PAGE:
IT’S the only ritual that comforts her. Yesterday Mary Hillocks made the familiar trip from her Dundee home to the nearby Barnhill cemetery, where she replaced the flowers on the grave of her son Mark Hutton and sat down to talk to him.

“I always ask him: ‘What really happened?’” she said. “Something went very wrong. I am grieving 24/7 and still trying to find out what happened to my laddie.”

Hutton, 29, died at Dundee Police headquarters on March 5, 2016, after being picked up, apparently for riding his motorbike erratically. Hillocks has been told his death may have been a result of QT syndrome, which results in an irregular heartbeat. He was on the methadone programme and she has also been told other drugs may have been found in his system.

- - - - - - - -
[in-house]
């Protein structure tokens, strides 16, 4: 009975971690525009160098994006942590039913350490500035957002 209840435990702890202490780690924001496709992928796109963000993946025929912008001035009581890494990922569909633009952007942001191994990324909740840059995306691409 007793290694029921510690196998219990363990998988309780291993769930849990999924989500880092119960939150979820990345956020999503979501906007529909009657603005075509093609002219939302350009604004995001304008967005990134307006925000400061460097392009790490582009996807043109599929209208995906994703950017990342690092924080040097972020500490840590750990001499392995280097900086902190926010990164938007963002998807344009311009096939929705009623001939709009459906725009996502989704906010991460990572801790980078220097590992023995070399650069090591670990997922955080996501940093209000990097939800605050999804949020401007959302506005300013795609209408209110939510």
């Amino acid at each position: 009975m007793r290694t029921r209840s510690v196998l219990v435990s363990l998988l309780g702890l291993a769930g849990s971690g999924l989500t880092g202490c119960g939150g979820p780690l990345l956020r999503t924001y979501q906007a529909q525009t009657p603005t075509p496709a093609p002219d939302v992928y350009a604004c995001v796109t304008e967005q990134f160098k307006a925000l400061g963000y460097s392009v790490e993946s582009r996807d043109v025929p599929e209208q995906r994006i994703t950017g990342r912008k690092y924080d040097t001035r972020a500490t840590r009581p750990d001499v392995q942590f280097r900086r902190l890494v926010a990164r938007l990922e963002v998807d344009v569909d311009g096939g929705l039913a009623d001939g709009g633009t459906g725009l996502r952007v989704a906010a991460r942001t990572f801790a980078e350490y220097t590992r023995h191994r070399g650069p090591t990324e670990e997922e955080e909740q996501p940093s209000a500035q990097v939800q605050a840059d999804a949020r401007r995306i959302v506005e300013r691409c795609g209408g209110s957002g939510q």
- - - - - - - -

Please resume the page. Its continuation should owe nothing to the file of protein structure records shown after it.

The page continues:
But she is convinced that the police neglected her son that night. “If he was unresponsive why did they not call for an ambulance sooner? Instead they went away and left him.”

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At a Fatal Accident Inquiry (FAI) which was finally started, but then paused, in June this year, it emerged Hutton had not been given water for 15 hours and had been denied food because the custody officer believed he was in such a poor state he would choke on it.

He was assessed as high risk, with checks required every 30 minutes. But only four out of 10 checks were carried out when the shift changed at 7am. CCTV footage showed that the majority of these were simply a quick glance through the cell-door hatch.